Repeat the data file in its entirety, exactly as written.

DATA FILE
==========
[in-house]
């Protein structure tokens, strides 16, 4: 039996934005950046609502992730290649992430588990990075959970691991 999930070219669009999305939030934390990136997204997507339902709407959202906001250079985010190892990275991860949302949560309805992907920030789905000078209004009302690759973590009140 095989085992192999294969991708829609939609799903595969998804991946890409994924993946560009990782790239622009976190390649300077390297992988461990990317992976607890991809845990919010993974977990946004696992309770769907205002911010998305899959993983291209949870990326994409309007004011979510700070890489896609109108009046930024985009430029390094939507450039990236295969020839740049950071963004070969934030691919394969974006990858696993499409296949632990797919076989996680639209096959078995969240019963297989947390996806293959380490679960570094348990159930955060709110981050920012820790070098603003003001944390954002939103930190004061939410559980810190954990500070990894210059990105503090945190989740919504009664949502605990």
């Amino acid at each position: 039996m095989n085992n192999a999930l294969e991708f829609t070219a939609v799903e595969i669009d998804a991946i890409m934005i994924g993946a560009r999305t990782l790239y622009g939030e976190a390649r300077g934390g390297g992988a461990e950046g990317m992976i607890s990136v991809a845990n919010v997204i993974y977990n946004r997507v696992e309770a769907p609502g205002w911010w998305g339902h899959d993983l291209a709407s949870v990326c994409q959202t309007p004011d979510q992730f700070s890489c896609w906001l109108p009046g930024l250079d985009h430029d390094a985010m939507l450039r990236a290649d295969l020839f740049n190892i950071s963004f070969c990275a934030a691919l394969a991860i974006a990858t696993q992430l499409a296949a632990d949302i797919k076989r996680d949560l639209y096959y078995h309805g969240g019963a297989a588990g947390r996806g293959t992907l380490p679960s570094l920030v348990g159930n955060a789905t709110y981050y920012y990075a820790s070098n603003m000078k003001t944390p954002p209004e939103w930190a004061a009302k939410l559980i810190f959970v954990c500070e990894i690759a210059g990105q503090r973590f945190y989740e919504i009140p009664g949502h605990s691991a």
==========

[in-house]
């Protein structure tokens, strides 16, 4: 039996934005950046609502992730290649992430588990990075959970691991 999930070219669009999305939030934390990136997204997507339902709407959202906001250079985010190892990275991860949302949560309805992907920030789905000078209004009302690759973590009140 095989085992192999294969991708829609939609799903595969998804991946890409994924993946560009990782790239622009976190390649300077390297992988461990990317992976607890991809845990919010993974977990946004696992309770769907205002911010998305899959993983291209949870990326994409309007004011979510700070890489896609109108009046930024985009430029390094939507450039990236295969020839740049950071963004070969934030691919394969974006990858696993499409296949632990797919076989996680639209096959078995969240019963297989947390996806293959380490679960570094348990159930955060709110981050920012820790070098603003003001944390954002939103930190004061939410559980810190954990500070990894210059990105503090945190989740919504009664949502605990």
């Amino acid at each position: 039996m095989n085992n192999a999930l294969e991708f829609t070219a939609v799903e595969i669009d998804a991946i890409m934005i994924g993946a560009r999305t990782l790239y622009g939030e976190a390649r300077g934390g390297g992988a461990e950046g990317m992976i607890s990136v991809a845990n919010v997204i993974y977990n946004r997507v696992e309770a769907p609502g205002w911010w998305g339902h899959d993983l291209a709407s949870v990326c994409q959202t309007p004011d979510q992730f700070s890489c896609w906001l109108p009046g930024l250079d985009h430029d390094a985010m939507l450039r990236a290649d295969l020839f740049n190892i950071s963004f070969c990275a934030a691919l394969a991860i974006a990858t696993q992430l499409a296949a632990d949302i797919k076989r996680d949560l639209y096959y078995h309805g969240g019963a297989a588990g947390r996806g293959t992907l380490p679960s570094l920030v348990g159930n955060a789905t709110y981050y920012y990075a820790s070098n603003m000078k003001t944390p954002p209004e939103w930190a004061a009302k939410l559980i810190f959970v954990c500070e990894i690759a210059g990105q503090r973590f945190y989740e919504i009140p009664g949502h605990s691991a």